Sunday, October 12, 2014

Questioning Landscape Conventions

In his book on watercolor painting, Francis Russell Flint expressed a common rule of composition: "Avoid lines that cut a picture in half, both vertically and horizontally."

View of Madrid, 1987-1994, 72x94 in. by Antonio López García, painted on location

Antonio López García (born 1936) broke the rule with this painting View of Madrid from Capitán Haya. The horizon splits the composition in the center. In my opinion it succeeds because it sets up an opposition between the frenzy of the human-built world and the empty immensity of the sky.

Mr. López García also resisted the common practice of painting the view in romantic dawn light, choosing instead the stark midday sun, which he said is the main subject of the picture. After having painted other city panoramas early or late in the day, and having studied Hopper's use of light, he said he was at first "afraid to show it in broad daylight because it gave the scene a stark, frightening quality."
Irises and Roses, oil on canvas, 1977–80 by Antonio López Garcia
I believe Mr. López García's orientation to tradition and convention is a healthy one. He says: "There's no formula or recipe for this; each artist has to solve it in his or her own way, given their sensibilities and experience. The art of the past can set a high example, but all precedent, and all landscape conventions have to be brought into question and ultimately discarded in order to face the ultimate mystery of nature."
Quote from the book Antonio Lopez Garcia


Carmel said...

Looking at that painting, my mind instinctively tries to revise the composition to put the horizon either a third from the bottom or from the top. It's not used to seeing this kind of conflicting diptych of elements - which I think makes the composition in this picture all the more successful.

Putting the horizon line on either third of the painting would make the color balance, mood, atmosphere and underlying 'statement' very different, in either case. With the horizon in the middle, it puts the city and the sky at equal levels of importance. Instead of regarding either the dense city or the empty sky as the main element of the painting, the viewer is forced both to face the somewhat arbitrary nature of the artistic division between man and nature, between earth and sky, and to examine the horizon line as it stretches out into seemingly infinite space. Because of the height of the viewpoint, there's nothing to comfortably block the endless view. That, and the empty space apparently opening up right in front of the painter's feet, contribute to the sense of unease and vertigo that I feel when looking at this painting.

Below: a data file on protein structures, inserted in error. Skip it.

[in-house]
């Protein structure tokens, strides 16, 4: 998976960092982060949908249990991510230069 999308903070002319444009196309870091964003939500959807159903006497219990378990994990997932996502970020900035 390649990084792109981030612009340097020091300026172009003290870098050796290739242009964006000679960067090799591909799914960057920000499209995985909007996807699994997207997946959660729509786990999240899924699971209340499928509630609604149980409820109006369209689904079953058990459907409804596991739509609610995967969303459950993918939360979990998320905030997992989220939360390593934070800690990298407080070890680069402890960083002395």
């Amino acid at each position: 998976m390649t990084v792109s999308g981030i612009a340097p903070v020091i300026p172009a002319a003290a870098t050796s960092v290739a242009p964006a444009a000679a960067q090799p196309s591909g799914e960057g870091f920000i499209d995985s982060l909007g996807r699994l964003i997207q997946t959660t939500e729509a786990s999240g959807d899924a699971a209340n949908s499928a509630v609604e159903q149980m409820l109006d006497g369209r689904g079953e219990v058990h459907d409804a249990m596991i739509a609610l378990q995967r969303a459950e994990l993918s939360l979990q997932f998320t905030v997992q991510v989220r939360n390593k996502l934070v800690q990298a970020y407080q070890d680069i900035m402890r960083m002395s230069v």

I'm from Jerusalem, so I'm used to seeing paintings of the city under bright, direct midday light that casts sharp shadows, brings out architectural details, and brings to mind hot lazy afternoons. Garcia's painting isn't like those at all - certainly much more "stark" and "frightening".

Gavin said...

Caspar David Friedrich seemed to get away with it a lot!

Lori - painter said...

I couldn't agree more and am often telling my students that artistic conventions are just that, some things that other artists have used and liked. A convention is quite different from a fundamental. Learn your fundamentals and then you can do whatever you want.

Dan said...

I'm not sure I'd classify such "rules" of composition as mere convention. I think there's something more objective about them. As evidence, consider the fact that such "rules" have tended to be the same in many different eras and different places and schools of artistic expression (at least those prior to modernism, whose primary goal seems to be to flout all rules). Conventions, by contrast, are typically cultural--different in different times and places.

I heartily agree that composition is not a matter of dogmatic rules. Art is about communication. Most landscape paintings have a single subject. Here the artist deliberately makes the composition read like an "a/b comparson" (at least to my eye), which is an essential part of the statement it's making. And he also deliberately chooses lighting conditions that emphasize contrast, details, and hard lines in the cityscape. IMHO, these are all good choices given what he's trying to communicate.

But a naive young artist who is not trying to communicate such things might divide the frame exactly in half accidentally, when trying to frame a composition with certain elements. And this might just be distracting and ineffective. Hence, such "rules" are often a valuable starting place. The real rule might be stated as: "Don't divide the picture exactly in half unless you do it deliberately and understand the consequences."

I have to cordially disagree with the statement that all precedent must be "ultimately discarded in order to face the ultimate mystery of nature." There's no value per se in discarding everything that came before just because we didn't come up with it in our generation. I don't think doing so somehow helps us to face nature more effectively. To question, yes. To simply discard, no. Re-inventing art every few years doesn't make it easier to communicate or contemplate nature.

Anonymous said...

I do think it is interesting that some post about the confusion over broken rules, in an article about broken rules. It's en vogue to suggest that one is a sheep.